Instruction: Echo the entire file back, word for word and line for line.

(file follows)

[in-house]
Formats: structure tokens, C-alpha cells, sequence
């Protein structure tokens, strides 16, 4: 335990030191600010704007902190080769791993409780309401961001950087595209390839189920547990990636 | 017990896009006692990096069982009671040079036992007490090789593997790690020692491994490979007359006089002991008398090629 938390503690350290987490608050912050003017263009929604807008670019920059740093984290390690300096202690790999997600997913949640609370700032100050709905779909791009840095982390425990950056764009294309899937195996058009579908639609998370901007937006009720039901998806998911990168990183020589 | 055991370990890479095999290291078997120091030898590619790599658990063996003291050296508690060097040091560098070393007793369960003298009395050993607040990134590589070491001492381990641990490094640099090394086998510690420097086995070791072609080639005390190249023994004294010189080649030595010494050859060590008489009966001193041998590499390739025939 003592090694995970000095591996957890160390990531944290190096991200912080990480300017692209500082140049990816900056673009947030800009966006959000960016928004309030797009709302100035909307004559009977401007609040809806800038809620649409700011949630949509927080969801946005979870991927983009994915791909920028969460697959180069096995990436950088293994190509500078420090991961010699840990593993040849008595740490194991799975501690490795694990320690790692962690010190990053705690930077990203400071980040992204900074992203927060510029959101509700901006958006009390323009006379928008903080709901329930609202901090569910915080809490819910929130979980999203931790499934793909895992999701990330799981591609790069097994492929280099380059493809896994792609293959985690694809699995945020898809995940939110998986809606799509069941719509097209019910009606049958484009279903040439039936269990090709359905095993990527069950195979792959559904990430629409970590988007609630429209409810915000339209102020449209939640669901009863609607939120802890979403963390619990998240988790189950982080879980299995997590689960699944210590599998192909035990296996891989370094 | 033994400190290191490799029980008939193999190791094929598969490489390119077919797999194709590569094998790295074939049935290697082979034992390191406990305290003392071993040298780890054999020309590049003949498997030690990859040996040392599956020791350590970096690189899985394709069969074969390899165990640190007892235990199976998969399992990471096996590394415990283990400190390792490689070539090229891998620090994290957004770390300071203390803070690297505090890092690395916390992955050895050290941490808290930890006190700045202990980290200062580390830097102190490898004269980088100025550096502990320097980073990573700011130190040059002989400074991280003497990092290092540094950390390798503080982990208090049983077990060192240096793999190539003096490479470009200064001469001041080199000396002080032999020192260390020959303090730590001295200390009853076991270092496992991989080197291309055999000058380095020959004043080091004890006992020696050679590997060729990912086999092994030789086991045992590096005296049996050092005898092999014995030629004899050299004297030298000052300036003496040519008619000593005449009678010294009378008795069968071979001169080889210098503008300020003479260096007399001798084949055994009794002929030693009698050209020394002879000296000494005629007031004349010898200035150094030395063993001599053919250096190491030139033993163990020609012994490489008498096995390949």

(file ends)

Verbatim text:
[in-house]
Formats: structure tokens, C-alpha cells, sequence
């Protein structure tokens, strides 16, 4: 335990030191600010704007902190080769791993409780309401961001950087595209390839189920547990990636 | 017990896009006692990096069982009671040079036992007490090789593997790690020692491994490979007359006089002991008398090629 938390503690350290987490608050912050003017263009929604807008670019920059740093984290390690300096202690790999997600997913949640609370700032100050709905779909791009840095982390425990950056764009294309899937195996058009579908639609998370901007937006009720039901998806998911990168990183020589 | 055991370990890479095999290291078997120091030898590619790599658990063996003291050296508690060097040091560098070393007793369960003298009395050993607040990134590589070491001492381990641990490094640099090394086998510690420097086995070791072609080639005390190249023994004294010189080649030595010494050859060590008489009966001193041998590499390739025939 003592090694995970000095591996957890160390990531944290190096991200912080990480300017692209500082140049990816900056673009947030800009966006959000960016928004309030797009709302100035909307004559009977401007609040809806800038809620649409700011949630949509927080969801946005979870991927983009994915791909920028969460697959180069096995990436950088293994190509500078420090991961010699840990593993040849008595740490194991799975501690490795694990320690790692962690010190990053705690930077990203400071980040992204900074992203927060510029959101509700901006958006009390323009006379928008903080709901329930609202901090569910915080809490819910929130979980999203931790499934793909895992999701990330799981591609790069097994492929280099380059493809896994792609293959985690694809699995945020898809995940939110998986809606799509069941719509097209019910009606049958484009279903040439039936269990090709359905095993990527069950195979792959559904990430629409970590988007609630429209409810915000339209102020449209939640669901009863609607939120802890979403963390619990998240988790189950982080879980299995997590689960699944210590599998192909035990296996891989370094 | 033994400190290191490799029980008939193999190791094929598969490489390119077919797999194709590569094998790295074939049935290697082979034992390191406990305290003392071993040298780890054999020309590049003949498997030690990859040996040392599956020791350590970096690189899985394709069969074969390899165990640190007892235990199976998969399992990471096996590394415990283990400190390792490689070539090229891998620090994290957004770390300071203390803070690297505090890092690395916390992955050895050290941490808290930890006190700045202990980290200062580390830097102190490898004269980088100025550096502990320097980073990573700011130190040059002989400074991280003497990092290092540094950390390798503080982990208090049983077990060192240096793999190539003096490479470009200064001469001041080199000396002080032999020192260390020959303090730590001295200390009853076991270092496992991989080197291309055999000058380095020959004043080091004890006992020696050679590997060729990912086999092994030789086991045992590096005296049996050092005898092999014995030629004899050299004297030298000052300036003496040519008619000593005449009678010294009378008795069968071979001169080889210098503008300020003479260096007399001798084949055994009794002929030693009698050209020394002879000296000494005629007031004349010898200035150094030395063993001599053919250096190491030139033993163990020609012994490489008498096995390949």